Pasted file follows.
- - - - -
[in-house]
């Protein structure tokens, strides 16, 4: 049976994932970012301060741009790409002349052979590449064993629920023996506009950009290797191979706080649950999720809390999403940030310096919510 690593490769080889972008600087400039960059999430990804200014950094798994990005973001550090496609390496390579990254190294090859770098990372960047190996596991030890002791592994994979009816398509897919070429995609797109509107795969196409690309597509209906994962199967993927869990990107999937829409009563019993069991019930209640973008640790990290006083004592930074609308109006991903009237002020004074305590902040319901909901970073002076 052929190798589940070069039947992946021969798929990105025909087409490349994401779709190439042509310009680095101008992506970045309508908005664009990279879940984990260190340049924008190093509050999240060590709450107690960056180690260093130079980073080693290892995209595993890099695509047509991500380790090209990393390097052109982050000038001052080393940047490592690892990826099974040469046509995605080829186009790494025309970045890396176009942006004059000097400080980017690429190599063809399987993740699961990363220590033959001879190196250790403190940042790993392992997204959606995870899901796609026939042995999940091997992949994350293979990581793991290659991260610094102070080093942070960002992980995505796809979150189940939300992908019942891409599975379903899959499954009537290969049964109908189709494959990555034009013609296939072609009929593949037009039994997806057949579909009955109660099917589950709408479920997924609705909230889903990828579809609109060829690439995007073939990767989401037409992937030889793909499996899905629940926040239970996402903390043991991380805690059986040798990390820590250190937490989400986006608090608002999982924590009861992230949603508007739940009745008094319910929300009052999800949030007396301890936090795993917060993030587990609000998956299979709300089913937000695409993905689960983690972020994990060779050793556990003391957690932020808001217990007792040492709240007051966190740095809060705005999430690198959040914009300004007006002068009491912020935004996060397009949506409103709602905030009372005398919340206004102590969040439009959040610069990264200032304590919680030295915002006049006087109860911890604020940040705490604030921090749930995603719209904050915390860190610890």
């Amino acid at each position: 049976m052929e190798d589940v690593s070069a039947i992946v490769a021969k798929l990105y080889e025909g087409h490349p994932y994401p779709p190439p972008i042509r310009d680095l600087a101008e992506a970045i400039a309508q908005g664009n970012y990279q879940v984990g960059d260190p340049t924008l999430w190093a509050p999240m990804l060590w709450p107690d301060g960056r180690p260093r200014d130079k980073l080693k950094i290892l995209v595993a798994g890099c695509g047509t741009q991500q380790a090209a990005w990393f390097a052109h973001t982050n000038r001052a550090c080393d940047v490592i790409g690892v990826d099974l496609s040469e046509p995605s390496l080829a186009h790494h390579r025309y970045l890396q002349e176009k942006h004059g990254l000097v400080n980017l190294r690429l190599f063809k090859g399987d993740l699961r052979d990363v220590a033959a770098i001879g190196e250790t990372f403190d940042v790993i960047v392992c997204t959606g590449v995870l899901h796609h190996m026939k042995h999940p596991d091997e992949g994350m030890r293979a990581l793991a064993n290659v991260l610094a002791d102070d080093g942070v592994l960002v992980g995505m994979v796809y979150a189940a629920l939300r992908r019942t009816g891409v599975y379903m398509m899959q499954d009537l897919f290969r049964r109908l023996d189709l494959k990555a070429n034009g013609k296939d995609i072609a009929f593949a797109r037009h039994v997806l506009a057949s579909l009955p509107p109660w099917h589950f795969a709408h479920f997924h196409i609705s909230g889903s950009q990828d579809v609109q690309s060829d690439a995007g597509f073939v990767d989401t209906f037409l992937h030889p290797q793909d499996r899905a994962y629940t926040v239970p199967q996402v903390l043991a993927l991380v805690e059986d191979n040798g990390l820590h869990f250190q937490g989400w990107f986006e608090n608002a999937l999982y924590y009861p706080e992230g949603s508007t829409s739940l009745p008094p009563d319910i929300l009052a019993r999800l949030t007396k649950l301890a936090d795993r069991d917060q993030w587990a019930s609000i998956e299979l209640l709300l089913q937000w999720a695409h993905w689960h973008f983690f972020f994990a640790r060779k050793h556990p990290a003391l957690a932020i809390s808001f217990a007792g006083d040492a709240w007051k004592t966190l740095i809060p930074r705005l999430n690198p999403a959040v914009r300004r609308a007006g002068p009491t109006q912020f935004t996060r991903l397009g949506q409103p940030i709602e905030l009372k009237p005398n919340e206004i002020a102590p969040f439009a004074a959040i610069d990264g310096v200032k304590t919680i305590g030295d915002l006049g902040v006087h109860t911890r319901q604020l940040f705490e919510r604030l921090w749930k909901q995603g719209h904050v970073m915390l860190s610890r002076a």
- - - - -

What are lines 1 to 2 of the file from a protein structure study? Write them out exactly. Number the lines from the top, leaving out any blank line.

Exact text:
[in-house]
């Protein structure tokens, strides 16, 4: 049976994932970012301060741009790409002349052979590449064993629920023996506009950009290797191979706080649950999720809390999403940030310096919510 690593490769080889972008600087400039960059999430990804200014950094798994990005973001550090496609390496390579990254190294090859770098990372960047190996596991030890002791592994994979009816398509897919070429995609797109509107795969196409690309597509209906994962199967993927869990990107999937829409009563019993069991019930209640973008640790990290006083004592930074609308109006991903009237002020004074305590902040319901909901970073002076 052929190798589940070069039947992946021969798929990105025909087409490349994401779709190439042509310009680095101008992506970045309508908005664009990279879940984990260190340049924008190093509050999240060590709450107690960056180690260093130079980073080693290892995209595993890099695509047509991500380790090209990393390097052109982050000038001052080393940047490592690892990826099974040469046509995605080829186009790494025309970045890396176009942006004059000097400080980017690429190599063809399987993740699961990363220590033959001879190196250790403190940042790993392992997204959606995870899901796609026939042995999940091997992949994350293979990581793991290659991260610094102070080093942070960002992980995505796809979150189940939300992908019942891409599975379903899959499954009537290969049964109908189709494959990555034009013609296939072609009929593949037009039994997806057949579909009955109660099917589950709408479920997924609705909230889903990828579809609109060829690439995007073939990767989401037409992937030889793909499996899905629940926040239970996402903390043991991380805690059986040798990390820590250190937490989400986006608090608002999982924590009861992230949603508007739940009745008094319910929300009052999800949030007396301890936090795993917060993030587990609000998956299979709300089913937000695409993905689960983690972020994990060779050793556990003391957690932020808001217990007792040492709240007051966190740095809060705005999430690198959040914009300004007006002068009491912020935004996060397009949506409103709602905030009372005398919340206004102590969040439009959040610069990264200032304590919680030295915002006049006087109860911890604020940040705490604030921090749930995603719209904050915390860190610890």